Introduction: BUILDING a RAINBOW

About: I am an artist living and teaching ART in NYC for over 30 years, and I am a CZT, Certified Zentangle Teacher. I love to explore all sorts of art making both in my teaching and in my own work...check out my sit…

Building a rainbow

This is a terrific art project that I like to do at the end of the school year with my early childhood students. It is a wonderful way to re-examine several materials and techniques that we have used throughout the year and the little ones especially enjoy using the rainbow as a symbol for spring.

Step 1: Supplies

The supplies are familiar to the students because we have used them through out the year to create other projects. A large 18X24 white base paper, an 18X24 poster paper, pencil and scissors. I choose to use, red tempera paint, a brush, orange construction paper, a glue stick, yellow cray-pas, yellow water colors, green do-a-dot markers, blue color pencils and purple water based markers. 
I choose these particular materials to coincide with projects from the school year. Other materials including, but not limited to might be crayons, pastels, tissue paper or acrylic paint. Think of activities and make those materials part of the creation.

Step 2: First Step

Using the poster paper draw dividing lines to represent each color of the rainbow.

Step 3: Red

cut off along the top line. With a pencil trace along the top of the poster paper to make a section on the white paper to be used for the red color of the rainbow. 

Step 4: Red Tempera

My kids use red tempera paint to fill in the first section of their rainbow. We remember the beginning of the school year when they studied a unit on the color wheel, primary  and secondary colors and also the proper way to use a paintbrush. 

Step 5: Orange

The next section of the poster board is cut off then placed on the base paper, a pencil line is traced to create a space for the orange color of the rainbow.

Step 6: Orange Section

Using construction paper we tear a pile of pieces to use for the orange color of the rainbow. We remember making torn paper snow flake patterns this past winter. 

Step 7: Orange Collage

Using a glue stick the torn orange papers are added to the rainbow. At this point we remember that the glue stick cant be rolled out too much or it can get stuck and then unable to roll back in. 

Step 8: Yellow

The next piece of the poster paper is cut off and the line is drawn for the yellow color of the rainbow.

Step 9: Yellow Watercolor Resist

When the yellow area has been colored in we do a cray-pas resist technique where the area is painted with yellow water color. We remember an under the sea project we did earlier in the year where brightly colored fish were drawn with cray-pas and then painted over with a blue watercolor wash. The paper only absorbs the paint where there hasn't been any cray-pas applied. The oil in the cray- pas resists the paint.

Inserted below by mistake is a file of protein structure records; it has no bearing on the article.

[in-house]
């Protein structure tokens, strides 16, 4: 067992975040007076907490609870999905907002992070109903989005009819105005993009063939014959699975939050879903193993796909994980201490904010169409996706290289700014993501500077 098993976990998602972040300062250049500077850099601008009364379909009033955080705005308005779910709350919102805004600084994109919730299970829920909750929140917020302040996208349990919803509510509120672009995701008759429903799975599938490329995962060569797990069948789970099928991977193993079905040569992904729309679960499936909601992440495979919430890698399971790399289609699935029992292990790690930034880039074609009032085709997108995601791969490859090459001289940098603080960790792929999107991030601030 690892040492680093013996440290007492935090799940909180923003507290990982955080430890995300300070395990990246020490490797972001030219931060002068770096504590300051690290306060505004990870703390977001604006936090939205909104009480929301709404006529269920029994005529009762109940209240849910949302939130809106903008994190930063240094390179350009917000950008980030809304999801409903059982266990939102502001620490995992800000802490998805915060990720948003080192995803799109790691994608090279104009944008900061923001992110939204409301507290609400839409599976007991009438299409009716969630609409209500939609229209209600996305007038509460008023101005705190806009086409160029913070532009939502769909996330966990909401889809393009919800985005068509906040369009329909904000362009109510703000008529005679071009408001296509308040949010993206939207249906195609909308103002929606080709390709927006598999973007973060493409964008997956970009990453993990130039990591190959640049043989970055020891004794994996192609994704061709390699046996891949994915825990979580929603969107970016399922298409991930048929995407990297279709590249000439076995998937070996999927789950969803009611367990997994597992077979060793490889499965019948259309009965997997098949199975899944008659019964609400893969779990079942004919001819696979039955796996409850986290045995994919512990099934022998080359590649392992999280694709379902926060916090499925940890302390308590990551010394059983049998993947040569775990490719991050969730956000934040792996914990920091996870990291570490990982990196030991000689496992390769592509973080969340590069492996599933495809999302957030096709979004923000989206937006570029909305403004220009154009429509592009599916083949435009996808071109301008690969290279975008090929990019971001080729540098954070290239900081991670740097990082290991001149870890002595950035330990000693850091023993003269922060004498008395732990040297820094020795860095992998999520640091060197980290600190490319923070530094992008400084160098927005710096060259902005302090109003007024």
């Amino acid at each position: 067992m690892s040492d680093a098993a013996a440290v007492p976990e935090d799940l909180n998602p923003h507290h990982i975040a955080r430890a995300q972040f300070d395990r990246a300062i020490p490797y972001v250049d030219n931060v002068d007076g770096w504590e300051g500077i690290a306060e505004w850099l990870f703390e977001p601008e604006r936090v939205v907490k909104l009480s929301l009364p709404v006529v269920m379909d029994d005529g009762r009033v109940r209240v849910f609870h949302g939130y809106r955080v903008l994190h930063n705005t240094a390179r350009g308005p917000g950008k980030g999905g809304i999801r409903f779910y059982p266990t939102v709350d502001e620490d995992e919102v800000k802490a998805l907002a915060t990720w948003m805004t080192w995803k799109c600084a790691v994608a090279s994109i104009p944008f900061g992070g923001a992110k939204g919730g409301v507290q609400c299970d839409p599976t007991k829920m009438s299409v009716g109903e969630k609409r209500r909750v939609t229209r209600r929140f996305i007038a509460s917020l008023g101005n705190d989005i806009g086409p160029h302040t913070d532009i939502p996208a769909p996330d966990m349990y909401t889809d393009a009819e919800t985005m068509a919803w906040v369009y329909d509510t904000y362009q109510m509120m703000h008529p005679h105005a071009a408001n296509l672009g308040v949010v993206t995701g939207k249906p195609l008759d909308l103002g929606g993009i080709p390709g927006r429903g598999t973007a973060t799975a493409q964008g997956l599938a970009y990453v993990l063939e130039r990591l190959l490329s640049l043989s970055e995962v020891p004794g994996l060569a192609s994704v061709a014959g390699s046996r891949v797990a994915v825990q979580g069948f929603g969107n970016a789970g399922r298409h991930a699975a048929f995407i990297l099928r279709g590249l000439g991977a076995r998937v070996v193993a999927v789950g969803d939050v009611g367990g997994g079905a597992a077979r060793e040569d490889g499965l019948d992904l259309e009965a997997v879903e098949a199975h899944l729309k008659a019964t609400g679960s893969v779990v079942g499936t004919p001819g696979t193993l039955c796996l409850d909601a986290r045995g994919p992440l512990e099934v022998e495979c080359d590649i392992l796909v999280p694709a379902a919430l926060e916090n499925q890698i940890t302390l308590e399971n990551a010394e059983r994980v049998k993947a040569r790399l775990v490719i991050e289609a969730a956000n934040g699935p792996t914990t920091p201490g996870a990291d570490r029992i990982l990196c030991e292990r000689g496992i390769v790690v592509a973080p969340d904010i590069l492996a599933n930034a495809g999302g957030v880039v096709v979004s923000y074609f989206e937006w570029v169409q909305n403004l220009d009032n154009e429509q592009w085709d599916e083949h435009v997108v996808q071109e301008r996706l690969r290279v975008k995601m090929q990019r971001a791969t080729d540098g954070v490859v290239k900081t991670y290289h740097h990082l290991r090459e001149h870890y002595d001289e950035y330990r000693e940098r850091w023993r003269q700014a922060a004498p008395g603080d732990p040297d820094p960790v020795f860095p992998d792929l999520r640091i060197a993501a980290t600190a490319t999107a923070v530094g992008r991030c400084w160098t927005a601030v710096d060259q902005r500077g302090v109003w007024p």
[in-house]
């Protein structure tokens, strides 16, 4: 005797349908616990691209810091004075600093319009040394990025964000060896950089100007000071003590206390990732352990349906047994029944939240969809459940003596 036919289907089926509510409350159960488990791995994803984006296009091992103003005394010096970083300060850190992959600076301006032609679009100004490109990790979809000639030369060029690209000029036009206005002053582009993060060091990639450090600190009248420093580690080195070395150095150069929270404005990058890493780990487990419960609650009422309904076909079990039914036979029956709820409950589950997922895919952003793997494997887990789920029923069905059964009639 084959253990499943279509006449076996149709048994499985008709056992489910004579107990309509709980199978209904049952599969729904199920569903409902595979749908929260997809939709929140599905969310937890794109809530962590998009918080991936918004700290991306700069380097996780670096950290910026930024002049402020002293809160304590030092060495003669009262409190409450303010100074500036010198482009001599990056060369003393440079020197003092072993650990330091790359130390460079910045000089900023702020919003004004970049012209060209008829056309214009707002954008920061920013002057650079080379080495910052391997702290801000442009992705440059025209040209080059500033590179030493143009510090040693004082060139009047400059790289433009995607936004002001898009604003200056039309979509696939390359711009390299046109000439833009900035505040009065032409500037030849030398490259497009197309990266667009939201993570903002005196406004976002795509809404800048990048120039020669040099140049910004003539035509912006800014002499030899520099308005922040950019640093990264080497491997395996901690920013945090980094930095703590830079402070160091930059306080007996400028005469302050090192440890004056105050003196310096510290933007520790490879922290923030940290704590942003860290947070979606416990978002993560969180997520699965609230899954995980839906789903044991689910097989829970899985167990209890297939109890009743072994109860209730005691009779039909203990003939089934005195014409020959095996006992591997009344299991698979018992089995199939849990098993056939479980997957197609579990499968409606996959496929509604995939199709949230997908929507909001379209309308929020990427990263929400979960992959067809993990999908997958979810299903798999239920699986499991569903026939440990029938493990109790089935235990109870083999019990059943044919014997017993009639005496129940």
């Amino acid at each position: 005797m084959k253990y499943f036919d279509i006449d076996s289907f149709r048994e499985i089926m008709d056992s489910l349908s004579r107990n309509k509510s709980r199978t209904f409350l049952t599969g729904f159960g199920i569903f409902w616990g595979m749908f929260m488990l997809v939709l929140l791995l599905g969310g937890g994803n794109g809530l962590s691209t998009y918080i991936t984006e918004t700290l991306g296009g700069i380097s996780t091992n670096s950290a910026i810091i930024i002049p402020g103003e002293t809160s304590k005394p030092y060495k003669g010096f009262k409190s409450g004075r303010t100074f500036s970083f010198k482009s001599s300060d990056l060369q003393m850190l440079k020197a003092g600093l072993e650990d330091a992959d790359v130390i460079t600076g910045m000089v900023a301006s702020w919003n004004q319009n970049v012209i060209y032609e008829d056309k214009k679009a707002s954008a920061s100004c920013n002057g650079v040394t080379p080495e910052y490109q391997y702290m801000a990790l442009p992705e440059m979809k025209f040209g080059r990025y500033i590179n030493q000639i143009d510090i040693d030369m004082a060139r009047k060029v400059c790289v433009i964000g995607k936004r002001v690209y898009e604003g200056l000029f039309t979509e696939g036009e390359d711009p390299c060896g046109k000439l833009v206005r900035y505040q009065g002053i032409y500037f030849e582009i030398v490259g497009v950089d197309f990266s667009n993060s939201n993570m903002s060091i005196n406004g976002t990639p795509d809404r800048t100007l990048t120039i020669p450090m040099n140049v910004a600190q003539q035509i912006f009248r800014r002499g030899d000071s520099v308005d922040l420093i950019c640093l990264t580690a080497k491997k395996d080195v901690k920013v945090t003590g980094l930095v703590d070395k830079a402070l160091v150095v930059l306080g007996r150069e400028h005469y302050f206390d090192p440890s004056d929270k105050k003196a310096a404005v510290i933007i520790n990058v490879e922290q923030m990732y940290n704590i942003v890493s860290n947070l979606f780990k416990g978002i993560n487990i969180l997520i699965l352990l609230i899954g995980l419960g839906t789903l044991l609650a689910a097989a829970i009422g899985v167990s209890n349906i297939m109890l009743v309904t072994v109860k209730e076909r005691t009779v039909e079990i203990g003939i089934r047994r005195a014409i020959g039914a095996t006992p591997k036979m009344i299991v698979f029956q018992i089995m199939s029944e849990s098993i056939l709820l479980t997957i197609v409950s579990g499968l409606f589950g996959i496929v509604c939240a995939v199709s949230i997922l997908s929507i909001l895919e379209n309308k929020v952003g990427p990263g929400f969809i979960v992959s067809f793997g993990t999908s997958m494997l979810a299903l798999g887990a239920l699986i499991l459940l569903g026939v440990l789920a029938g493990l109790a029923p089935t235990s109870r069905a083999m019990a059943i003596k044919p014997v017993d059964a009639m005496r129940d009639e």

Step 10: Yellow Water Color

Yellow water color and cray-pas

Step 11: Yellow Watercolor

The children are reminded that watercolor is 90% water and 10% color and that when using pan watercolors they need to make a puddle of paint before washing it over the cray-pas.

Step 12:

The green area is traced and using a green Do-A-Dot marker the area is filled in. We remember a do-a-dot landscape we made and reminded the reason the markers are called do-a-dot and not do-a-smear. If we smear with the markers it car rip the foam tip and cuse the marker to leak paint everywhere. Also that we make quiet dots. Better work isn't produced by banging the marker on the paper. 

Step 13: Blue

The blue section is traced from the poster board and colored pencils are used to make the blue area of the rainbow.

Step 14: Blue Pencils

One shade of blue can be used or more than one blended. We remember using colored pencils this past winter to write and illustrate a story about the snow. 

Step 15: Purple

The last area is purple and the children get very excited to use purple markers to color the space. All year when my classes use markers they are not allowed to color large areas with them. Every child I teach in my art studio uses the same supplies, therefore, the rule in my art room is that the markers can only be used for making lines. Large areas can be colored in with a different media, crayons or color pencils. I explain that if everyone that used the markers colored with them that pretty soon all the juice would be sucked out of them and they would be dried out, and no good to anyone. 
When I announce that the one and only time this year that they can color a large area with the markers, its amazing how thrilled they are!

Step 16: Finished Rainbow

Purple area of rainbow

Step 17: Finished Rainbow

The rainbow is done. They can then cut off the top corners or color them in with crayon to make the sky.

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